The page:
Xiao Li believes there is a “relentless pressure to churn out collection after collection despite the limited time and resources”, a sentiment echoed by many of her contemporaries, specifically those brands in their nascency, who struggle to rouse a combative spirit against the demands of the fashion industry. What can be done to challenge the increasing pace of fashion? There are a number of possibilities; Li endeavoured to source the options in her Spring 2018 show at London Fashion Week, ensconced in the glamorous but sparse Royal Horseguards buildings in Whitehall.
Li’s fabrication directly opposed the excruciating demand of the fashion calendar. Weaves used in the collection were developed by hand, in-house, to appreciate slow fashion, the antithesis to the H&Ms, Zaras and Bershkas of the world. This brings ethics and sustainability into the mix. The overall ethical background of the collection wasn’t supplied in the press release but the use of handcrafted fabrics, the in-studio development promotes this act of creation. It also incentivises the purchase of these clothes as the going rate for handcrafted design increases.
Diaphanous layers of mesh and organza add a dreamy quality to proceedings. Li’s intention was to feel more “invisible.” One connects with the metaphor—disappearing from the ballpark in which immediacy and trends are forced upon the customer—but it fails to translate to the clothing, as intended. The sheer fabrics creating a soft structure and movement were beautiful, however the declaration as proposed by the press release is unnecessary—the lightness of the clothing speak for themselves, signalling a shift to subtlety from showmanship.
The propagation of a timeless silhouette was a starting point for Li whose inspiration derived from the 1950s, when full skirts and cinched waists proliferated in fashion. It was about dressing to flatter the body, a personalised exclamation of ones femininity. Designers are in two minds about how to dress women nowadays, but pursuing flattering silhouettes makes for rich content for the customer. The finest one on show was the soigné scarlet shift with an emphasised sweetheart neckline and asymmetrical, tuxedo-inspired buttoning, and puffy sleeves. The fusion of a timeless silhouette with modern touches, the transmutative bond of ballgown and tuxedo equates to a newfound timelessness, one which brilliant contextualises the taste of yore in a contemporary setting.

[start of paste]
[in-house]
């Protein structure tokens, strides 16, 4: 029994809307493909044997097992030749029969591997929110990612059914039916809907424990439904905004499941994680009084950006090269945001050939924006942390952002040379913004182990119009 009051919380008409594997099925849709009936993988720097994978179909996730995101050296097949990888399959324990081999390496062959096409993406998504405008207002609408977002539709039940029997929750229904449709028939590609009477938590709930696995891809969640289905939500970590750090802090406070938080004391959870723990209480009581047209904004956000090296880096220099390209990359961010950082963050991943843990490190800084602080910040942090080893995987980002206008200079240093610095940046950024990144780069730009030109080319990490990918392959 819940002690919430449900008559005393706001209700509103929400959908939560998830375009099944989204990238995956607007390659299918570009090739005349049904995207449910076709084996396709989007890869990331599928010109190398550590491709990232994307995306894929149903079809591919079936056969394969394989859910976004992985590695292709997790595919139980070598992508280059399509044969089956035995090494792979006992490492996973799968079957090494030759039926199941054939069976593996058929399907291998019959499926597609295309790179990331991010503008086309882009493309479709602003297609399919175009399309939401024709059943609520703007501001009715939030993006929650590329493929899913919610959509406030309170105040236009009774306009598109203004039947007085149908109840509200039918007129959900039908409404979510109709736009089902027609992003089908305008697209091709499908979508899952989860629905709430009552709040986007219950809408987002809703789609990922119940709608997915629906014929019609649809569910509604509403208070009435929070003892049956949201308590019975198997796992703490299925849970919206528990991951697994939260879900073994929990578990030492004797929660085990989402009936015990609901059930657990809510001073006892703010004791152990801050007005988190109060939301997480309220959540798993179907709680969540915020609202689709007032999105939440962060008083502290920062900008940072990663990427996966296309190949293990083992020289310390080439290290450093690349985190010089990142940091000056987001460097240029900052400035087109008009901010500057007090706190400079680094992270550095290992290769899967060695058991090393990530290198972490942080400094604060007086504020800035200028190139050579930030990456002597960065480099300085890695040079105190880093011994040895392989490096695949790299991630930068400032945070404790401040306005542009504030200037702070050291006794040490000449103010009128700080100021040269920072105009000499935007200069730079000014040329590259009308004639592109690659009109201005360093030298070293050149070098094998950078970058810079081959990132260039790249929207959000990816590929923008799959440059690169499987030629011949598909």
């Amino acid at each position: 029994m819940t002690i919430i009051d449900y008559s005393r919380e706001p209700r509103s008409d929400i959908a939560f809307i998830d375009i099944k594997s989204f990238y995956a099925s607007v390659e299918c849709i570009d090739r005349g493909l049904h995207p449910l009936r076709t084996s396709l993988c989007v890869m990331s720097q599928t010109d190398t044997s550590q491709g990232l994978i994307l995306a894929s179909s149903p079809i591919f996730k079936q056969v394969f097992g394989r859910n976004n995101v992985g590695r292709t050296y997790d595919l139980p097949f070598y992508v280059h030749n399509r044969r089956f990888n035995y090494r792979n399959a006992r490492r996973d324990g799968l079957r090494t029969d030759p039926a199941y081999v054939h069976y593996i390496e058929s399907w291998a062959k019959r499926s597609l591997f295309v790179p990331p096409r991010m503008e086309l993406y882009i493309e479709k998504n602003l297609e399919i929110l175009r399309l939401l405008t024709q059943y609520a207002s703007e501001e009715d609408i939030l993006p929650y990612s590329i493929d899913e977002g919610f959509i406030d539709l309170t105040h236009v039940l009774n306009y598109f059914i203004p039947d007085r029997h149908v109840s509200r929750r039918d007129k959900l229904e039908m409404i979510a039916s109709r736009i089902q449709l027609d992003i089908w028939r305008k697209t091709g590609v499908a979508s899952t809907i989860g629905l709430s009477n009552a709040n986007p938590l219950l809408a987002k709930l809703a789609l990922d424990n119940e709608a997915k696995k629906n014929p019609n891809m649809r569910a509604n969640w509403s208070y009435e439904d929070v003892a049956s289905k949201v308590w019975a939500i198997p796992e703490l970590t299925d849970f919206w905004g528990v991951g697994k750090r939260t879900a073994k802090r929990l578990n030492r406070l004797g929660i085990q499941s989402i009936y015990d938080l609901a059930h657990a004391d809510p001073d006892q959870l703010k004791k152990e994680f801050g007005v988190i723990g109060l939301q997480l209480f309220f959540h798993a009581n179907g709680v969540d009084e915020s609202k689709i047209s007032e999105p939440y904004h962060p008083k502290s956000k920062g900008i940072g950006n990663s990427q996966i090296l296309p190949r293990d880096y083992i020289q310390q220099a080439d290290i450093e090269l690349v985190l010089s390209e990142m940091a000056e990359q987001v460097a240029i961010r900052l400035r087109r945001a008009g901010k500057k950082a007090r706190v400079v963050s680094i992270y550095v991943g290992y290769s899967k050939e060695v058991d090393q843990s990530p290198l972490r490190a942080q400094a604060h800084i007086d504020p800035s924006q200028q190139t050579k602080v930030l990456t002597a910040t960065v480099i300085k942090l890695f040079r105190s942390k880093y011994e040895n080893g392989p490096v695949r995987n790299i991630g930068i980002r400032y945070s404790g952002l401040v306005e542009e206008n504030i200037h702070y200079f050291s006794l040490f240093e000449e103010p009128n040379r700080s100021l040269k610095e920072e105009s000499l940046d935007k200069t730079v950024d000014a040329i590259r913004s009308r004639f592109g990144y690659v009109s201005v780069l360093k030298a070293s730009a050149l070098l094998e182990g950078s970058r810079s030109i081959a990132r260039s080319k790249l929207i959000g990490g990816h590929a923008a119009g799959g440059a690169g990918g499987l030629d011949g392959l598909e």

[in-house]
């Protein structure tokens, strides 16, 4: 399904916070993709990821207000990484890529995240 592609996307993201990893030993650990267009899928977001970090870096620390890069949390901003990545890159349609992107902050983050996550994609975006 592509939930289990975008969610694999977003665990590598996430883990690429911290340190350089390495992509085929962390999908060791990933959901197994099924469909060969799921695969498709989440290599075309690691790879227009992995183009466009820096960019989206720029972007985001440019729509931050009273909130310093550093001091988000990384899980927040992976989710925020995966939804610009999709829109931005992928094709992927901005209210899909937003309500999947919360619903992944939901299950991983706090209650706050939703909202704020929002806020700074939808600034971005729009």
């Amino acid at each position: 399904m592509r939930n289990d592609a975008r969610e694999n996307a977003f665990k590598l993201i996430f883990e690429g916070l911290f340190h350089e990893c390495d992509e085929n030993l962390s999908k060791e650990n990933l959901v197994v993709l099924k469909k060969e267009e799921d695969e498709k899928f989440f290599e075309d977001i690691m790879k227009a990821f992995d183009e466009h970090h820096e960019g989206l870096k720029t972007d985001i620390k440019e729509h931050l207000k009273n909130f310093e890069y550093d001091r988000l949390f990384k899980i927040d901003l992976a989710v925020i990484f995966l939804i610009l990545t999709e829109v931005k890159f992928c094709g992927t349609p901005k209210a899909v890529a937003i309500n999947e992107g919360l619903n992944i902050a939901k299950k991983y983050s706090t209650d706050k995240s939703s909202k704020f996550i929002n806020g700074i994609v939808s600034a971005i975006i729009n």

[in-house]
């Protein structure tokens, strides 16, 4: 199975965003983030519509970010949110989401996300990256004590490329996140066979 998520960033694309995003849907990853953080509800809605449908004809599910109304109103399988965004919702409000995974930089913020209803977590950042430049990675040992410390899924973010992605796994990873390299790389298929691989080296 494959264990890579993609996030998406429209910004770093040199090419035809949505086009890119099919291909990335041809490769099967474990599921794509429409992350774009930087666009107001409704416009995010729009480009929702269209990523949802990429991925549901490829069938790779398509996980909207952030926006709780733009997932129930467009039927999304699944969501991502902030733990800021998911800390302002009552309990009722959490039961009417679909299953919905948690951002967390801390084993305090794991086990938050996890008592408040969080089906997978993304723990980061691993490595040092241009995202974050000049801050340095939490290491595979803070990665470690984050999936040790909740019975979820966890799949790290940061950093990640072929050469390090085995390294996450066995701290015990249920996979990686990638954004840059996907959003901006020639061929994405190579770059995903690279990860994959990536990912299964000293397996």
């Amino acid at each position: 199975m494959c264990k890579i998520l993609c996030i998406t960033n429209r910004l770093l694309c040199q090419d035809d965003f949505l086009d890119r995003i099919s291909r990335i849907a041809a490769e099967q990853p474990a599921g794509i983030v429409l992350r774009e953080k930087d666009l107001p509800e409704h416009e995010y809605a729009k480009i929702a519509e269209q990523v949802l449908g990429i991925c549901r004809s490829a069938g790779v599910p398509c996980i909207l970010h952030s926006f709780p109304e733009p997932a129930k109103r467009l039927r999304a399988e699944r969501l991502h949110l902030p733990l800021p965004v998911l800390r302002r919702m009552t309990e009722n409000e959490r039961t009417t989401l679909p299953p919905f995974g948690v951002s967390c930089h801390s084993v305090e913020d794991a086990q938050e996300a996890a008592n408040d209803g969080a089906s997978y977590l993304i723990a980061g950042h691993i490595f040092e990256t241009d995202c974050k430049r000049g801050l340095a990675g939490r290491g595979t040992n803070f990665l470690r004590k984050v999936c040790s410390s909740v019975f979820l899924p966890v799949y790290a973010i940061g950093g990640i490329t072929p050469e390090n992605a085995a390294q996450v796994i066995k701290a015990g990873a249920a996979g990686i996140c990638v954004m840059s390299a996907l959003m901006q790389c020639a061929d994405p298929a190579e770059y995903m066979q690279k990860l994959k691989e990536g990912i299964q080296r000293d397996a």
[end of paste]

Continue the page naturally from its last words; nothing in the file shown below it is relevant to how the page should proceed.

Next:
Continuing with the notion of looking back, Li reflected upon her MA womenswear graduate collection from the Royal College of Art which she presented in 2013. An integral part of her debut was the use of volume and colour. She continues to prioritise these in her shows. In terms of volume, there were full skirts, the addition of oversized bows and puffy sleeves. It added a touch of playfulness, distilling the reserved nature of the prom dresses. Colour was fine-tuned, with the palette extending to pale blue, pink and a vibrant red. Simplicity of colour is a valuable asset when working with elaborate volumes.
When a designer references their graduate collection—as many have often do—one considers how far they have come from them. In four short years, the acquisitive nature of global retailers has seen her join the ranks at Dover Street Market in all four of their outposts, and in IT and Lane Crawford in Hong Kong. The fashion press have yet to catch up with the impressive list of stockists, but perhaps it is enough. An intimate presentation, where the clothes speak for themselves—maybe the invisibility Li spoke of could refer to her own status, as an off-schedule designer rejecting the intensity of the current fashion climate.